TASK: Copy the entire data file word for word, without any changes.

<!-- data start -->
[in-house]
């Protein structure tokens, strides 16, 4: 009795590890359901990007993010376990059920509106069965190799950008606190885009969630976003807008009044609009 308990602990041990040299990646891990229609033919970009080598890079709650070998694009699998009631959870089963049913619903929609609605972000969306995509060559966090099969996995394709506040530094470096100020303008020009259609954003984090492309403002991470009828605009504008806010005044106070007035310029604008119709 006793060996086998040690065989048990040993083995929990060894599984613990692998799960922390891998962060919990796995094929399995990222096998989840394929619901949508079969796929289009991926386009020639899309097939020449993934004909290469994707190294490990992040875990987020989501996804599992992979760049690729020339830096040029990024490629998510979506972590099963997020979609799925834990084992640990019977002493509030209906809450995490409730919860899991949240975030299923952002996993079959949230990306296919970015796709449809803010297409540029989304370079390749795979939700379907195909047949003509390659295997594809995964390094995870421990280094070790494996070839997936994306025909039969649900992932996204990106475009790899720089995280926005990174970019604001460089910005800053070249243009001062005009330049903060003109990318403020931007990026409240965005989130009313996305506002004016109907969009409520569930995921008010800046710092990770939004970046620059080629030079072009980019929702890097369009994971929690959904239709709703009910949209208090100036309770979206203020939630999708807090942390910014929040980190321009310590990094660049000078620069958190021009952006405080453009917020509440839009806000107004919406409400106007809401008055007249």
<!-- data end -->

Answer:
[in-house]
């Protein structure tokens, strides 16, 4: 009795590890359901990007993010376990059920509106069965190799950008606190885009969630976003807008009044609009 308990602990041990040299990646891990229609033919970009080598890079709650070998694009699998009631959870089963049913619903929609609605972000969306995509060559966090099969996995394709506040530094470096100020303008020009259609954003984090492309403002991470009828605009504008806010005044106070007035310029604008119709 006793060996086998040690065989048990040993083995929990060894599984613990692998799960922390891998962060919990796995094929399995990222096998989840394929619901949508079969796929289009991926386009020639899309097939020449993934004909290469994707190294490990992040875990987020989501996804599992992979760049690729020339830096040029990024490629998510979506972590099963997020979609799925834990084992640990019977002493509030209906809450995490409730919860899991949240975030299923952002996993079959949230990306296919970015796709449809803010297409540029989304370079390749795979939700379907195909047949003509390659295997594809995964390094995870421990280094070790494996070839997936994306025909039969649900992932996204990106475009790899720089995280926005990174970019604001460089910005800053070249243009001062005009330049903060003109990318403020931007990026409240965005989130009313996305506002004016109907969009409520569930995921008010800046710092990770939004970046620059080629030079072009980019929702890097369009994971929690959904239709709703009910949209208090100036309770979206203020939630999708807090942390910014929040980190321009310590990094660049000078620069958190021009952006405080453009917020509440839009806000107004919406409400106007809401008055007249």